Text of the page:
March 7, 2011


Warm weather approaches and with that comes other challenges, mud from the melting of the ground, and flies, who can now exist in the spring temperatures.
The mud is short lived as the ground firms up and dries out, but the flies are here to stay until the first frost, which is the end of October around here.

If you own animals, or have wet areas on your homestead, you will have flies. Even if you don't but a neighbor does, you will, because flies can travel over a fourth of a mile.
We have wet areas and animals, Horses, Rabbits, Chickens ,and Ducks, and have kept the flies under control for the six years using Fly Predators, a natural way of fly control.

Fly Predators are parasitic wasps, a beneficial insect, that eat the larvae of flies, keeping fly reproduction under control. They don't harm people or animals, are minute in size, and  come out at night to do their job. We order our fly predators from here.

They won't kill the adult flies though. We just have to wait out the 30 day life span of the adult fly, and in the meantime, we hang fly sticky tape in the barn and in the chicken coop, replacing them quite often. It works well and they are very inexpensive.

Of course, we also have to do our part by keeping animal habitats clean, by removing manure and any damp shavings or hay to the compost pile.

The fly predators come in a clear sealed bag in larva form. They are not released until some have emerged and are moving around in the bag. Then you simply sprinkle them near animal areas. They can travel about 150 feet.
We put them in our horse manure compost pile. We make a small hole, just a few inches deep and gently cover it up. They will emerge when they are ready and come out at night .

We also have to be careful where we put them and try to hide them because they are delicious treats for birds, hens and ants. We also hang the bag on a nail behind the barn and outside the chicken coop and they can fly out when they are ready.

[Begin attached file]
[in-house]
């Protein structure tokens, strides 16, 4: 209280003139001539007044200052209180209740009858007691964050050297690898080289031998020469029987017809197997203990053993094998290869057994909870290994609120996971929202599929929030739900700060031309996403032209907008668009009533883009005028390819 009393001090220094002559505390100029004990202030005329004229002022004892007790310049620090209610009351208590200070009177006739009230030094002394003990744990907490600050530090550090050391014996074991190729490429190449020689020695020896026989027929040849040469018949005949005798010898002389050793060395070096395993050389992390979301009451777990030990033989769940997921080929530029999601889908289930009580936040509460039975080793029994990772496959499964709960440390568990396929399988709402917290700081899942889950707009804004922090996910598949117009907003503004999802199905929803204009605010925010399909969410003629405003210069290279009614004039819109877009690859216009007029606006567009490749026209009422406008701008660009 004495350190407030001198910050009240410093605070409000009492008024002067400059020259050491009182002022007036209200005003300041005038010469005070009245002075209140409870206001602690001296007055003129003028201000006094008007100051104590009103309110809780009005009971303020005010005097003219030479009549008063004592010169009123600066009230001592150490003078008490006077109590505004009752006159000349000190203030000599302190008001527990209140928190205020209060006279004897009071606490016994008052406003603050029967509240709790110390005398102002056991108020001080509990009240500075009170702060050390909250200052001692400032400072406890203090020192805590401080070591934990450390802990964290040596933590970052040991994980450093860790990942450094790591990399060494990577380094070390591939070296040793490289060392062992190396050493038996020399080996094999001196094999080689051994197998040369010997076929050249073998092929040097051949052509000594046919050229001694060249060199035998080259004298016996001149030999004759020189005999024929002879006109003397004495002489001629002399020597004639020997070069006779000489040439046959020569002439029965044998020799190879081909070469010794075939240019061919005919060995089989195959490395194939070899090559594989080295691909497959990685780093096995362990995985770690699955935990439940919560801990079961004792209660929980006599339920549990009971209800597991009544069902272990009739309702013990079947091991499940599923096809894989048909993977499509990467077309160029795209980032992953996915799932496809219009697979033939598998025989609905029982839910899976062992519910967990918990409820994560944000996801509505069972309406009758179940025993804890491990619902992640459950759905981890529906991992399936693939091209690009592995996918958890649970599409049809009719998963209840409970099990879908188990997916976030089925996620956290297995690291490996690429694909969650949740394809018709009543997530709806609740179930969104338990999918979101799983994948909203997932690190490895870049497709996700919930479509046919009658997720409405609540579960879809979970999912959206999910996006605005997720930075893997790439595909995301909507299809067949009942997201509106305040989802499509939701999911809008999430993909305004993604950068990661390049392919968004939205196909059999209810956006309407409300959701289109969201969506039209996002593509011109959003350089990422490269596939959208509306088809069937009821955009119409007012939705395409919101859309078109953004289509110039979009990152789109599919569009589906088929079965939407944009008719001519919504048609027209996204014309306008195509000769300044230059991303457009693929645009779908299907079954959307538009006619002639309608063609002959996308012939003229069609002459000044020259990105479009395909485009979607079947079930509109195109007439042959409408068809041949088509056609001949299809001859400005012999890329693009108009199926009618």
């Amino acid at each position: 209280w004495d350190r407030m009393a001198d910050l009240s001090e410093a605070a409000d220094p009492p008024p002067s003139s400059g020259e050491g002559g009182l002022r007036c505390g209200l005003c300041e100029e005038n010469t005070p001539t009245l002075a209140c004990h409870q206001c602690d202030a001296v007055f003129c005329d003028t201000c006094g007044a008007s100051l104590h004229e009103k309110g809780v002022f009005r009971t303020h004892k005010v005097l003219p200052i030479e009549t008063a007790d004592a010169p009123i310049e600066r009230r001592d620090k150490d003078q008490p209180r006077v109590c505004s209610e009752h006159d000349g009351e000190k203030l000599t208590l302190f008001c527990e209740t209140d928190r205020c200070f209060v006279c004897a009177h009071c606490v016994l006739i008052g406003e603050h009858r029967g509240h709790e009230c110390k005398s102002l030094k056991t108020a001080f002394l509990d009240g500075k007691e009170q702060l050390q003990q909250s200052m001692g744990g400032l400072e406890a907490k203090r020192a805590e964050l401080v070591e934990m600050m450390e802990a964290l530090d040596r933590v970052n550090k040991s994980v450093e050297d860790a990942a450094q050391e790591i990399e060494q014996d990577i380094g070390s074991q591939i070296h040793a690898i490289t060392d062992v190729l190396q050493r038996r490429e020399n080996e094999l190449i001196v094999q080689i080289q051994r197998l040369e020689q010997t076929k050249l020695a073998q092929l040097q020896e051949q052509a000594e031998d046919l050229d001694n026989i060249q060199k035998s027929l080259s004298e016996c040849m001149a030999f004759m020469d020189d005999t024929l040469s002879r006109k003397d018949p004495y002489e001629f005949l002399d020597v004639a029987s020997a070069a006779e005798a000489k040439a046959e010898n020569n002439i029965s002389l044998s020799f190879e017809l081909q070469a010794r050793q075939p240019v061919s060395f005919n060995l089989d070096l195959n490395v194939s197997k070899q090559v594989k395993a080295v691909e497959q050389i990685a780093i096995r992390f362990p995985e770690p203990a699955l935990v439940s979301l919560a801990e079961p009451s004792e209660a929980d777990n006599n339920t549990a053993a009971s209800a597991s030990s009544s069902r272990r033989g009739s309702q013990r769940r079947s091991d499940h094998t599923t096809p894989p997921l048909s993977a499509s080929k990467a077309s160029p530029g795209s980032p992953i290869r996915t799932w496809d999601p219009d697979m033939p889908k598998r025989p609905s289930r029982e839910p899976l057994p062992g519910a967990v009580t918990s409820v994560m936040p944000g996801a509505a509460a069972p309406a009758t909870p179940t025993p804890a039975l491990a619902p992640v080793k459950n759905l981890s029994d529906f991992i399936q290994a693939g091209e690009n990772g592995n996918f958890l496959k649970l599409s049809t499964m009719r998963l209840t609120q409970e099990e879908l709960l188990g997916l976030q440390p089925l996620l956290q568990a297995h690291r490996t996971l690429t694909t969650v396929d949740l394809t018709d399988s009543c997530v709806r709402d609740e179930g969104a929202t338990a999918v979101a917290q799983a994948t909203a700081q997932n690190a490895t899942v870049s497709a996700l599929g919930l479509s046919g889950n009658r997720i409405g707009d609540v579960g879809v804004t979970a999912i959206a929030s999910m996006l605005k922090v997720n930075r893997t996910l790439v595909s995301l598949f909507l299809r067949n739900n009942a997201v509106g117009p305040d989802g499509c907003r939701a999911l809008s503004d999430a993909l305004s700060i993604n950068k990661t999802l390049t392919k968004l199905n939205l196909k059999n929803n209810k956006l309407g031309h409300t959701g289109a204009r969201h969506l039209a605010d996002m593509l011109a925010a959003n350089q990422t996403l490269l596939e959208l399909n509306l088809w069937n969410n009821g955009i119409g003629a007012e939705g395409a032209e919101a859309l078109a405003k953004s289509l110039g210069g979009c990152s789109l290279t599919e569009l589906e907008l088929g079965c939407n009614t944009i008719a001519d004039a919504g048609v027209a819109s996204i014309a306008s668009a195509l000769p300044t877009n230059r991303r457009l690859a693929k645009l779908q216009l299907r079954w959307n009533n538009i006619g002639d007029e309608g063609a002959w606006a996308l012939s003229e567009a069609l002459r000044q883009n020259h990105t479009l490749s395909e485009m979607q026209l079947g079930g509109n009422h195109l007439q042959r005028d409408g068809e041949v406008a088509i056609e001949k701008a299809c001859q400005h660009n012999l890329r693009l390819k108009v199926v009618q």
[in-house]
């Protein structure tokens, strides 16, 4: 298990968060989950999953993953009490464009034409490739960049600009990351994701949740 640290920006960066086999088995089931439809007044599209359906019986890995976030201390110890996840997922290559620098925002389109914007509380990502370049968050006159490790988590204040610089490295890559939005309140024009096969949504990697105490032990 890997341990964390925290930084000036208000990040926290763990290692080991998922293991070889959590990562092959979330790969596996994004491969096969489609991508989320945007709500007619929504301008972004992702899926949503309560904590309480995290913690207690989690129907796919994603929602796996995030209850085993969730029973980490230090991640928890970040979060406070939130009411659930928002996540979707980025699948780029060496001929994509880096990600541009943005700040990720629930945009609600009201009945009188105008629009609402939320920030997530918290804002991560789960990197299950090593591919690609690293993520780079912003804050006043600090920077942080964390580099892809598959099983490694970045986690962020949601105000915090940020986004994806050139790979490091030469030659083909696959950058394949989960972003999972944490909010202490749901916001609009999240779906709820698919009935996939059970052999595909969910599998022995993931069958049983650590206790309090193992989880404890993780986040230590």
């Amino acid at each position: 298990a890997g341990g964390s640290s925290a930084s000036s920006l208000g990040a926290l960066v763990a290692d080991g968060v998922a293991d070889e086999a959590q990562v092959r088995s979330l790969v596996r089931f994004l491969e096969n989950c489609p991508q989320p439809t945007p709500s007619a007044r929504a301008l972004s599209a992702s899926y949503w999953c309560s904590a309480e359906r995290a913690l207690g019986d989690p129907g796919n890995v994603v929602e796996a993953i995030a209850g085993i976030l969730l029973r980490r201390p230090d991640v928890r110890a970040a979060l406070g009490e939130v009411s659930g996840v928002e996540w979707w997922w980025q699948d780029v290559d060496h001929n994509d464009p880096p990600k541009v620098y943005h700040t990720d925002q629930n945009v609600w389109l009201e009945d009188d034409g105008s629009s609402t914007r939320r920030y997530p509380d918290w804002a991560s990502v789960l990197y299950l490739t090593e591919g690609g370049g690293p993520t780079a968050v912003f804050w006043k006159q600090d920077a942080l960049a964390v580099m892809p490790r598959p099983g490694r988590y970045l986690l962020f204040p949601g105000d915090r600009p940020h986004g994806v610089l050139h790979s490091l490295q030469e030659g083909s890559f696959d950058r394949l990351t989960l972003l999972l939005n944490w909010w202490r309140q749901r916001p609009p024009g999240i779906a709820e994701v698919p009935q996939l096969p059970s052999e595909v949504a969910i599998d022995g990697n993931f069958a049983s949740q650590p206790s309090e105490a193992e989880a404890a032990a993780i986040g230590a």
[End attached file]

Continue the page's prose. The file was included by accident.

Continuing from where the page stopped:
It's an easy and natural way to keep the fly population under control.

Check out the others at the Barn Hop #3 .

happy day!


Holly said...

I've heard of this & have wondered how it worked. Holly

oldgreymare said...

You guys are amazing in your insistence on doing everything with the world's welfare kept close to your heart. Kudos to you!


Unknown said...

We have been wondering if this really works. Thank you so much for this great fly control tip.

Beth said...

I am learning a lot about farms from you. This weekend I went with my niece to the barn where she rides. I loved it. I was fascinated, I remembered my horseback riding days when I was a girl, and I realized that I have missed touching animals and watching them. love, Beth

Unknown said...

We've decided we're going to really need to be proactive with the flies this year, it was so awful last year. (Let's put it this way, I recently realized that the globes on one of my fixtures was NOT seeded!) Appreciate the tip :D

michelle and murph said...

I've been using these for years....awesome! Also dilligent daily cleaning and chickens!

SparingChange said...

Oh my goodness. We have to get this. I wonder if there is anything for the skeeters too! Thank you!